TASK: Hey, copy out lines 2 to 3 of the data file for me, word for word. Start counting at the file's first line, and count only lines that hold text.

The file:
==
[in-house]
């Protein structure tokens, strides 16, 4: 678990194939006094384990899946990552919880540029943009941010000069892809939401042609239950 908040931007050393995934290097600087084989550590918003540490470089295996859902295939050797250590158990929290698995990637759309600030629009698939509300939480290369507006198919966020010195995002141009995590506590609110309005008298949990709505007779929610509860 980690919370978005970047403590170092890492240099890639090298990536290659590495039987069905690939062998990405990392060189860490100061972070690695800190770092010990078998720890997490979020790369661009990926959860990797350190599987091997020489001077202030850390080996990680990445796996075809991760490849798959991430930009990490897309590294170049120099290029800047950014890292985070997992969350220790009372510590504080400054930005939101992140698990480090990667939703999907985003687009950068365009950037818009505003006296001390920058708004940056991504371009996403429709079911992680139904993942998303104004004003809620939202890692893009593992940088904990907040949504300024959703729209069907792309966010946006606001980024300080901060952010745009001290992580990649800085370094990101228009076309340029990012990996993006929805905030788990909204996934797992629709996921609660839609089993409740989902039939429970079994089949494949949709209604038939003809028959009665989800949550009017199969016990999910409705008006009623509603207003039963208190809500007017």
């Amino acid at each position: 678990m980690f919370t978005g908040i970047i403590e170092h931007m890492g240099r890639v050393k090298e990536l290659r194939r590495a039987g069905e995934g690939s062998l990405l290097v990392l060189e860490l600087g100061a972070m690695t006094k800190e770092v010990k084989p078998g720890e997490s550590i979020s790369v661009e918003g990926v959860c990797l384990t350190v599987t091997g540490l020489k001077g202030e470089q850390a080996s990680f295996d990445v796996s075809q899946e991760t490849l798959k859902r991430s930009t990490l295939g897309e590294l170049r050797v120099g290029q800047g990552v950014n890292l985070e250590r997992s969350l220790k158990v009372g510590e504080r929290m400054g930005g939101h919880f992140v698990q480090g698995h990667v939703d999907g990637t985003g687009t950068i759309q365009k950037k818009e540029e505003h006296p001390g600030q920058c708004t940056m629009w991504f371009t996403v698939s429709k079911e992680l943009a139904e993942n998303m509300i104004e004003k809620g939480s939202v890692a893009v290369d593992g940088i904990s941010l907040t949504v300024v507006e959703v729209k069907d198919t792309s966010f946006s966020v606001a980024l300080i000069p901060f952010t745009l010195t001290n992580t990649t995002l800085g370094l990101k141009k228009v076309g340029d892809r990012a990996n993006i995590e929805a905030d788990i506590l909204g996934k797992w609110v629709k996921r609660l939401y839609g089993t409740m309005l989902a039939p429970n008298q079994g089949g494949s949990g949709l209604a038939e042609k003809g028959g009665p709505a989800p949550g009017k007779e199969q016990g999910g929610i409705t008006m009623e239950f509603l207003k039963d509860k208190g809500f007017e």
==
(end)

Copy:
């Protein structure tokens, strides 16, 4: 678990194939006094384990899946990552919880540029943009941010000069892809939401042609239950 908040931007050393995934290097600087084989550590918003540490470089295996859902295939050797250590158990929290698995990637759309600030629009698939509300939480290369507006198919966020010195995002141009995590506590609110309005008298949990709505007779929610509860 980690919370978005970047403590170092890492240099890639090298990536290659590495039987069905690939062998990405990392060189860490100061972070690695800190770092010990078998720890997490979020790369661009990926959860990797350190599987091997020489001077202030850390080996990680990445796996075809991760490849798959991430930009990490897309590294170049120099290029800047950014890292985070997992969350220790009372510590504080400054930005939101992140698990480090990667939703999907985003687009950068365009950037818009505003006296001390920058708004940056991504371009996403429709079911992680139904993942998303104004004003809620939202890692893009593992940088904990907040949504300024959703729209069907792309966010946006606001980024300080901060952010745009001290992580990649800085370094990101228009076309340029990012990996993006929805905030788990909204996934797992629709996921609660839609089993409740989902039939429970079994089949494949949709209604038939003809028959009665989800949550009017199969016990999910409705008006009623509603207003039963208190809500007017």
């Amino acid at each position: 678990m980690f919370t978005g908040i970047i403590e170092h931007m890492g240099r890639v050393k090298e990536l290659r194939r590495a039987g069905e995934g690939s062998l990405l290097v990392l060189e860490l600087g100061a972070m690695t006094k800190e770092v010990k084989p078998g720890e997490s550590i979020s790369v661009e918003g990926v959860c990797l384990t350190v599987t091997g540490l020489k001077g202030e470089q850390a080996s990680f295996d990445v796996s075809q899946e991760t490849l798959k859902r991430s930009t990490l295939g897309e590294l170049r050797v120099g290029q800047g990552v950014n890292l985070e250590r997992s969350l220790k158990v009372g510590e504080r929290m400054g930005g939101h919880f992140v698990q480090g698995h990667v939703d999907g990637t985003g687009t950068i759309q365009k950037k818009e540029e505003h006296p001390g600030q920058c708004t940056m629009w991504f371009t996403v698939s429709k079911e992680l943009a139904e993942n998303m509300i104004e004003k809620g939480s939202v890692a893009v290369d593992g940088i904990s941010l907040t949504v300024v507006e959703v729209k069907d198919t792309s966010f946006s966020v606001a980024l300080i000069p901060f952010t745009l010195t001290n992580t990649t995002l800085g370094l990101k141009k228009v076309g340029d892809r990012a990996n993006i995590e929805a905030d788990i506590l909204g996934k797992w609110v629709k996921r609660l939401y839609g089993t409740m309005l989902a039939p429970n008298q079994g089949g494949s949990g949709l209604a038939e042609k003809g028959g009665p709505a989800p949550g009017k007779e199969q016990g999910g929610i409705t008006m009623e239950f509603l207003k039963d509860k208190g809500f007017e």